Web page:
- You may need to wear inflatable boots after surgery. The boots have an air pump that tightens and loosens different areas of the boots. This device improves blood flow and helps prevent clots.
- You may need to wear pressure stockings after your surgery. These are long, tight stockings that put pressure on your legs to promote blood flow and prevent clots. You will be told how long to wear these stockings. Ask your healthcare provider for more information.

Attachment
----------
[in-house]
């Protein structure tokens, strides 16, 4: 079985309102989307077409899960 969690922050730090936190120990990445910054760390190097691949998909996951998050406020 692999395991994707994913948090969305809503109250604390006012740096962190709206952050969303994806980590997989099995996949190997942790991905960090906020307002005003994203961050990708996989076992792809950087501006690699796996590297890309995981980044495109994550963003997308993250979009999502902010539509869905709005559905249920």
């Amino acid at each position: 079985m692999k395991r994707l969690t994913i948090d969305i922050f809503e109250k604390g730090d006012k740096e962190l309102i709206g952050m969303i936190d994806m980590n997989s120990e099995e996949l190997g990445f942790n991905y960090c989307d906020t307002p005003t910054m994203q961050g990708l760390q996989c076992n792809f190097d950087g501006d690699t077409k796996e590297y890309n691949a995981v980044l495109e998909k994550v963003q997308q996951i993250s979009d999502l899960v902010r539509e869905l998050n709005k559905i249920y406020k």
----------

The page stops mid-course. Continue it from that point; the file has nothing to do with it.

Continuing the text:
- You will be able to drink liquids and eat certain foods once your stomach function returns after surgery. You may be given ice chips at first. Then you will get liquids such as water, broth, juice, and clear soft drinks. If your stomach does not become upset, you may then be given soft foods, such as ice cream and applesauce. Once you can eat soft foods easily, you may slowly begin to eat solid foods.
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The above information is an educational aid only. It is not intended as medical advice for individual conditions or treatments. Talk to your doctor, nurse or pharmacist before following any medical regimen to see if it is safe and effective for you.